Cameron’s Indian Kama Sutra moment?
After interviewing the Prime Minister in Delhi this morning it seems to me that David Cameron is not just attempting a love-in with India, but the full on Kama Sutra.
India is being bathed in adulation from the old colonial master turned persistent successful suitor.
And judging by the Delhi front pages the charm offensive appears to have worked.
When I pushed the PM on exactly what the UK had got in return for massive concessions on the nuclear technology transfer, those jets, and the India-friendly rhetoric on Pakistan, he said something extraordinary: “We’re actually starting to re-industrialise some of Britain,” he said pointing to a conversation he had today with Ratan Tata, the Indian industrialist who is Britain’s biggest manufacturing employer.
It is quite some claim given that in the past half decade alone UK exports to India have fallen sharply, seeing Britain slump from number 5 to number 18 in the Indian export league table.
On Pakistan, Number 10 is adamant that there’s no change in policy, yet the PM seemed keen to tone down the rhetoric.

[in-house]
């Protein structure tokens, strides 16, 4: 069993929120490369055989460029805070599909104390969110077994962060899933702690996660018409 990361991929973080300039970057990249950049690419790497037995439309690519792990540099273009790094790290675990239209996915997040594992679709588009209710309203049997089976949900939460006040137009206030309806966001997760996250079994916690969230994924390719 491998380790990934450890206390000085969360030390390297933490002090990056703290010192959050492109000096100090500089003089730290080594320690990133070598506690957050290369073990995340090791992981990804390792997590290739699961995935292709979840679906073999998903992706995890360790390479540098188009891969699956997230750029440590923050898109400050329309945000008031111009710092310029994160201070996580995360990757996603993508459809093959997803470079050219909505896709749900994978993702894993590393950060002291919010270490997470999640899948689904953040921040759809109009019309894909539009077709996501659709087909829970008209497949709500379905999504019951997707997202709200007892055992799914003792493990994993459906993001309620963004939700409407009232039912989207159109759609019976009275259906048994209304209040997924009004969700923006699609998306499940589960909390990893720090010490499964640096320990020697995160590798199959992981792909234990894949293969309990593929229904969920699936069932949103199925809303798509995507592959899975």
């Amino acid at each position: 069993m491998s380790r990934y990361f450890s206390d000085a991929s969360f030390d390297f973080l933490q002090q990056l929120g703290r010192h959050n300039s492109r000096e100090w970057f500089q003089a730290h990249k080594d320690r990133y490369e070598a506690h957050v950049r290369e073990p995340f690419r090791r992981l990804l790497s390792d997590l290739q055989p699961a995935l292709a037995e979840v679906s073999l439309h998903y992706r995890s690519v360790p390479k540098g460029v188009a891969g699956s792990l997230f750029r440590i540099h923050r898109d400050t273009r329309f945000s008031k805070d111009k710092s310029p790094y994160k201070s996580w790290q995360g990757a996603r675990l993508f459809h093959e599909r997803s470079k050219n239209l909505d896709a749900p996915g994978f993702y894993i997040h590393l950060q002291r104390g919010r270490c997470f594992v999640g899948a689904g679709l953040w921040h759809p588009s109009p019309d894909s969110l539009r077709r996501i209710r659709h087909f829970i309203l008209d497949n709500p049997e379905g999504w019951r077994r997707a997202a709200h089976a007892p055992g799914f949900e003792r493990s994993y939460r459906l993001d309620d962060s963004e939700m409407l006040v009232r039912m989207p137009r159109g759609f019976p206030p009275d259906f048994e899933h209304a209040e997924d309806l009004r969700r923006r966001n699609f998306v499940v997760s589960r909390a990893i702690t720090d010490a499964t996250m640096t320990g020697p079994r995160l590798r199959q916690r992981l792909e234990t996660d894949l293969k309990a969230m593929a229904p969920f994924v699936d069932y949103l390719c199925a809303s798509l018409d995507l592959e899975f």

“I don’t think it’s overshadowed anything, I think its important to speak frankly and clearly about these issues, I’ve always done that in the past and I’ll always want to do that as Prime Minister,” he told me.
I do have a suspicion that the PM’s rhetorical flush on Pakistan was by design rather than by accident. I’d expect more flexibility on the immigration cap too. But the PM denied that the Indian response to the cap showed that the policy was unworkable.
“We want to capture the benefits of immigration – it should be about quality rather than quantity,” he said.
The PM did reject suggestions that he should return some of the crown jewels to India. But he gave much, much more. The costs, assuming the Pakistan furore blows over, were minimal. The potential benefits may be seen for decades.